The regional Seminar agreed to a number of recommendations includinga request made to the Secretariat of the Basel Convention to submitthe Programme of Action for its consideration and support to theEighth Intergovernmental Meeting of the Caribbean EnvironmentProgramme to be held in Kingston, Jamaica from 9-13 December,1996.
For further information, please contact: Dr. I. Rummel-Bulska,Executive Secretary, UNEP/SBC Secretariat, 15 Chemin des Anemones,1219 Chatelaine (Geneva), Switzerland. Tel: +41-22-979 9218, Fax:+41-22-797 3454.
The RCU attended this meeting at the request of the Associationof the Caribbean States (ACS) and made a detailed presentationon the states of the coastal and marine convention in the WiderCaribbean Region, as well as on the Cartagena Convention, itsProtocols and the Caribbean Environment Programme. Other presentationswere made by representatives of IOC/IOCARIBE and the Instituteof Marine Affairs in Trinidad and Tobago.
The main objective of the Meeting was to develop a workplan forthe ACS Programme on Protection and Conservation of the Environmentand the Caribbean Sea, which was subsequently submitted to theconsideration of the second ordinary meeting of Ministers of theACS, which was held in Cuba, 12-13 December 1996. In this context,the Secretariat emphasized the need to ensure Co-ordination andavoid any duplication, in particular in light of the increasinglylimited financial resources at all levels.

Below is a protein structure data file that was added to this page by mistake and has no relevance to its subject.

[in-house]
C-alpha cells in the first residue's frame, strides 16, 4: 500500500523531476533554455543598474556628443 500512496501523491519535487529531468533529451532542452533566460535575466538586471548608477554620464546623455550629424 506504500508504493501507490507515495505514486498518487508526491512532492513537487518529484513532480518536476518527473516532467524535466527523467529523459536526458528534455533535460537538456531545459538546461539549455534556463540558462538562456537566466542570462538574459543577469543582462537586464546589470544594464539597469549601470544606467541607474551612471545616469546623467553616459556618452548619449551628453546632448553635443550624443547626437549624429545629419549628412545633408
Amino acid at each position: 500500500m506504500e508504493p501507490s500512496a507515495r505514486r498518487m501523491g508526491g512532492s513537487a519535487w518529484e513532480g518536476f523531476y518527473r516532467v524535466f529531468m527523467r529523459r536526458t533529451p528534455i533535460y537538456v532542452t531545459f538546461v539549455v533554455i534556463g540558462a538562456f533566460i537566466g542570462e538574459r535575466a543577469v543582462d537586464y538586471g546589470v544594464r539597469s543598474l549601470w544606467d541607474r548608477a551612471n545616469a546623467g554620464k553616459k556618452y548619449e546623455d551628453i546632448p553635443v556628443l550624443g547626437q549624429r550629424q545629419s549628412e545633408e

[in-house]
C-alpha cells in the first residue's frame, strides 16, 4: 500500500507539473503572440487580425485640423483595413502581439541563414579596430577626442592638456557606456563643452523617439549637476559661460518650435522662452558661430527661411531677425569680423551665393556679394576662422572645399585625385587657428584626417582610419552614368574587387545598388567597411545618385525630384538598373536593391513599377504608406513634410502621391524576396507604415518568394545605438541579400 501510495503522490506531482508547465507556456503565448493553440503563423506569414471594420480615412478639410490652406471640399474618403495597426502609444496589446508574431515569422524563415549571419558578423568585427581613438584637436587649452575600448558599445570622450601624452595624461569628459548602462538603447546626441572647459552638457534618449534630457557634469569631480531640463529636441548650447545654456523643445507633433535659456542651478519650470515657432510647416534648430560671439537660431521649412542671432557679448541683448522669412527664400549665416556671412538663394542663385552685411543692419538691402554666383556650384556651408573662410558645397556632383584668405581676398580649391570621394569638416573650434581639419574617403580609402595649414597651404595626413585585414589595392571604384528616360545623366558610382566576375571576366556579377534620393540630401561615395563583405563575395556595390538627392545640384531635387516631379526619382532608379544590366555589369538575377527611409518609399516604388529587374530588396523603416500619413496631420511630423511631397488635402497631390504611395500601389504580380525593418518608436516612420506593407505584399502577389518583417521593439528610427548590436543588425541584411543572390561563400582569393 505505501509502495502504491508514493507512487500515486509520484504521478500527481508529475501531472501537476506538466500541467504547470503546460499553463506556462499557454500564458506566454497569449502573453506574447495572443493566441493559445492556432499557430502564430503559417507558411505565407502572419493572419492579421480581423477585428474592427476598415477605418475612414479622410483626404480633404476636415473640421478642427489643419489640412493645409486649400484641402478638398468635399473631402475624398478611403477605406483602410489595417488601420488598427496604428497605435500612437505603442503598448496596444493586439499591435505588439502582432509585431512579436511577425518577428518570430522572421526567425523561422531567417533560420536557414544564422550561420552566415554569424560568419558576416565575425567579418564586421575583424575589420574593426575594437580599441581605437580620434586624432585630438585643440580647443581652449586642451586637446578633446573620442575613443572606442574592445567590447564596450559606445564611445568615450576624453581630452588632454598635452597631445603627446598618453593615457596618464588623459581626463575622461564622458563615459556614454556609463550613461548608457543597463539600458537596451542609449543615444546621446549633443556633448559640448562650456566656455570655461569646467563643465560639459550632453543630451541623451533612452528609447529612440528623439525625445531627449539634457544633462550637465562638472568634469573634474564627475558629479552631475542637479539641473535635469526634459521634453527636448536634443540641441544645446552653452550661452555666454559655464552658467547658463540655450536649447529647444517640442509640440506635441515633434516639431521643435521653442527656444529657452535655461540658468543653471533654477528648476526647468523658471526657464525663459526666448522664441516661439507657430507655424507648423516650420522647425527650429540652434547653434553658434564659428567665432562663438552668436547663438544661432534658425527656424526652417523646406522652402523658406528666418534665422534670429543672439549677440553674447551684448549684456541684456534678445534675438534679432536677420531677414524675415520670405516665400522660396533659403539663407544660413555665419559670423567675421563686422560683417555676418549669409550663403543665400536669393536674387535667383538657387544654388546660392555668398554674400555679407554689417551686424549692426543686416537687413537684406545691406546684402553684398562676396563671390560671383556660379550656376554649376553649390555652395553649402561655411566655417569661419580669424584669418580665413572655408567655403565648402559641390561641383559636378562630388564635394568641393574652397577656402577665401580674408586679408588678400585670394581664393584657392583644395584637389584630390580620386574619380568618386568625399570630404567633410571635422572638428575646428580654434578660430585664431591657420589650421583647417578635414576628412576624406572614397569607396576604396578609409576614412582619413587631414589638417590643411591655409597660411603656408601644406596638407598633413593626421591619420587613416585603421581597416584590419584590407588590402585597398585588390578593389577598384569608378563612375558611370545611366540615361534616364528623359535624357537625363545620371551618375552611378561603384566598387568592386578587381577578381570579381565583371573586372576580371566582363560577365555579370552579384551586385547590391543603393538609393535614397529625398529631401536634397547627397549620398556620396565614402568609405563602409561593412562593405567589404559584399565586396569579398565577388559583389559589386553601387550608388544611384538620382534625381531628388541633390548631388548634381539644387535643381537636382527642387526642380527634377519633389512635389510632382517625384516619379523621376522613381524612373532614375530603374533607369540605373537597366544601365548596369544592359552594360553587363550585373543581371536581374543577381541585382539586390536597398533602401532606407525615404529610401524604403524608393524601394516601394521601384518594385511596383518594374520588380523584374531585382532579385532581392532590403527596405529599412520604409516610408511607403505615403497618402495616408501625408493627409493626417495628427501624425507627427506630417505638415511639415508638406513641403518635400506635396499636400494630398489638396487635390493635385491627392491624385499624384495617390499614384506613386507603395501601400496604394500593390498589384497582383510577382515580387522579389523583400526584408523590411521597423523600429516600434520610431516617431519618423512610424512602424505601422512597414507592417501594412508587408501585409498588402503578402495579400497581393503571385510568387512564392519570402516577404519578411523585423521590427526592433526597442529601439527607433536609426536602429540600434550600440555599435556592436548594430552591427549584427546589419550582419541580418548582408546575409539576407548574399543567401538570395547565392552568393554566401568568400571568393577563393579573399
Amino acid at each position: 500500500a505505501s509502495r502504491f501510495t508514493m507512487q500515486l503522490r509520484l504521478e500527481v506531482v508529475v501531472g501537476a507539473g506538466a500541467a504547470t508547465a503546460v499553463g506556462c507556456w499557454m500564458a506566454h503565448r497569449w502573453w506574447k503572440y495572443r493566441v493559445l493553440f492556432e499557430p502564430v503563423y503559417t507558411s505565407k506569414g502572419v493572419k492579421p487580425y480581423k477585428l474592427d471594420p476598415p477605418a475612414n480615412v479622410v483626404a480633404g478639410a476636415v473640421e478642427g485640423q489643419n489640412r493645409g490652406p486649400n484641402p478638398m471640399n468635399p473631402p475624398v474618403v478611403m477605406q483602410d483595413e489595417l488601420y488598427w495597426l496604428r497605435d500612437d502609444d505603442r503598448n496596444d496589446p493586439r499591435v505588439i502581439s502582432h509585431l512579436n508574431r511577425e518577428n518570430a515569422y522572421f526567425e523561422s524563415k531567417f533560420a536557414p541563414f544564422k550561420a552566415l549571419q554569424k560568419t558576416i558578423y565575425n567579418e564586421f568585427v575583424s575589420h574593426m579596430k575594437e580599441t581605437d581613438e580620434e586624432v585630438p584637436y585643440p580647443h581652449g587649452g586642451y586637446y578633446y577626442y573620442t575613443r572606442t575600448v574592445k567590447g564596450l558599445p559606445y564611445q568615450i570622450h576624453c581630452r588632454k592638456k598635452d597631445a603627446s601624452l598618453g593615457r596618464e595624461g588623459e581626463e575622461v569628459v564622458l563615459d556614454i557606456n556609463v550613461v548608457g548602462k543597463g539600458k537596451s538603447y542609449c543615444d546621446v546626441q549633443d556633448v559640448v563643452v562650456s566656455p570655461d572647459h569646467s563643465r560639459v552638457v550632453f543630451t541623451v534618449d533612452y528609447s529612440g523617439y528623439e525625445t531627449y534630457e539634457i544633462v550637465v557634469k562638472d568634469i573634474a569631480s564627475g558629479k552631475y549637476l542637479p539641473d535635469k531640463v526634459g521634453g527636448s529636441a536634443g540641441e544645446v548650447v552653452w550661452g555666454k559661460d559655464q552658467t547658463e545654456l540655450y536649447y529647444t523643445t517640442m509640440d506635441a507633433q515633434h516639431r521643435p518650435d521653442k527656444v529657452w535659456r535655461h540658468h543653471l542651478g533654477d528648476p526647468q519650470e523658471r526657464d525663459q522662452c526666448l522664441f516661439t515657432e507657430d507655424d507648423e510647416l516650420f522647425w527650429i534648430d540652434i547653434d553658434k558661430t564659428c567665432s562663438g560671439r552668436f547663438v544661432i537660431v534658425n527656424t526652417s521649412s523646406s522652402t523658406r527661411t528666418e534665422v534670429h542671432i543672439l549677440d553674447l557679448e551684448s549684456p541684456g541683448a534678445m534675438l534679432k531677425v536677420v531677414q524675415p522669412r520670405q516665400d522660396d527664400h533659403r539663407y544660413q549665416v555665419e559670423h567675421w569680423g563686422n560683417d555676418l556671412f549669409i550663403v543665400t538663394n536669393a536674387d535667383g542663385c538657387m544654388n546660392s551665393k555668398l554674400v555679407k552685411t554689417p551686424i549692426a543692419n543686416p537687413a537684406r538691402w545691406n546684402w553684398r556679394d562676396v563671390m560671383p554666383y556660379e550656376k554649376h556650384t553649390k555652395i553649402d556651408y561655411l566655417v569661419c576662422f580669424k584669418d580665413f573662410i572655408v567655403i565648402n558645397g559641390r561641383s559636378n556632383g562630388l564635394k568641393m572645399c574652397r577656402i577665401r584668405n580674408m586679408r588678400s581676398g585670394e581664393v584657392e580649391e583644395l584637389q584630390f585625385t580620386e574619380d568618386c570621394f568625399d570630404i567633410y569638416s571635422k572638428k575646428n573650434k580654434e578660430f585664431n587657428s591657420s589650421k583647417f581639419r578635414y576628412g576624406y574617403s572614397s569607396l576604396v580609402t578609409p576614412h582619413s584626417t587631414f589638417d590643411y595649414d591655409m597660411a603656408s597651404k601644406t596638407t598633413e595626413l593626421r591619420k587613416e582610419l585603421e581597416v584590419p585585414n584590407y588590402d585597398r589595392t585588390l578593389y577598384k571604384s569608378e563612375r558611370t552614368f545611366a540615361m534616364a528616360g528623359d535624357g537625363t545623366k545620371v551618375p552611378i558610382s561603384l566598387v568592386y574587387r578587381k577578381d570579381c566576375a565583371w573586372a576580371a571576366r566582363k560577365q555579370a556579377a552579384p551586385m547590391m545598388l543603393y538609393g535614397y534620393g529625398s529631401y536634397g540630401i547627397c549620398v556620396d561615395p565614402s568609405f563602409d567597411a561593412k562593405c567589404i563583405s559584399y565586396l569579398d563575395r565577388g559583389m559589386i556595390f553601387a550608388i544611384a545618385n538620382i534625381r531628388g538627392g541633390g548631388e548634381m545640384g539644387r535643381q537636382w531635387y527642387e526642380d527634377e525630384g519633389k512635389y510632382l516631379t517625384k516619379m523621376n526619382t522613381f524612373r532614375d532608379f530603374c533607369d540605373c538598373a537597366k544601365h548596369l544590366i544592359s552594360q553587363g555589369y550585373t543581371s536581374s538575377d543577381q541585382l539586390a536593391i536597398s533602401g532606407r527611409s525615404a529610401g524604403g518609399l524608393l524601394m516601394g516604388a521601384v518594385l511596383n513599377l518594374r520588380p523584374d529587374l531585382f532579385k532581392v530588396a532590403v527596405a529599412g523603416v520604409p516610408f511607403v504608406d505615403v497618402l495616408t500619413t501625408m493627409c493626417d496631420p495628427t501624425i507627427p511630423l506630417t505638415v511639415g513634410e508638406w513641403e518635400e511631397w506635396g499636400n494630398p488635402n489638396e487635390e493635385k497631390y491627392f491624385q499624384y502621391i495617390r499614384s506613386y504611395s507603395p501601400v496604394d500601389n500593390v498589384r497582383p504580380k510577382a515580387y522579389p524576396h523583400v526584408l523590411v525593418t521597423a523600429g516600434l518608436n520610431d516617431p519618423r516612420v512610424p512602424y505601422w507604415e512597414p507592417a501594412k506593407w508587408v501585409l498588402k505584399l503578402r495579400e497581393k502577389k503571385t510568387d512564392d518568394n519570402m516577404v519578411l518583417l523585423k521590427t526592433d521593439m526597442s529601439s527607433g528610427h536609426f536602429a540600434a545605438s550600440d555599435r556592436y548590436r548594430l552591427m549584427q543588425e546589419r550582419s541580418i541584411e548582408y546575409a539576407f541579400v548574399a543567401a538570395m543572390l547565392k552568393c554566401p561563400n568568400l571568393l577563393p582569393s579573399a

For further information, please contact: ACS Secretariat,11/13 Victoria Avenue, Port of Spain, Trinidad, W.I., Tel: +1-809-6232783/4;Fax: +1-809-6232679.
The School for Field Studies (SFS) desires faculty who are primarilyenvironmental educators excited by directing field research projectsfor students and committed to the goal of helping communitiesthroughout the world achieve sustainable use of their naturalresources. SFS wants students to return from their semester withan increased interdisciplinary ability to understand and solvecomplex environmental problems and with a commitment to act onthis new knowledge.
QUALIFICATIONS: Ph.D. preferred (Masters with 4 years of appliedexperience may be substituted) in Economics or related discipline.Two years minimum field research experience in the Caribbean orsimilar ecosystem, outstanding and innovative undergraduate teachingbackground (minimum 2 years), demonstrated leadership and managementskills, ability to live in a remote field setting and a commitmentto conservation issues in the resource management arena. SCUBAexperience (at the Instructor or Dive Master level, or willingnessto upgrade certification to this level) is required.
This faculty position entails presenting the marine economic aspectsof the curriculum, working with an interdisciplinary team of faculty(marine ecologist and a marine resource manager.)
The case studies comprising the semester program are related tothe following research topics:
1. What are appropriate levels of coastal development?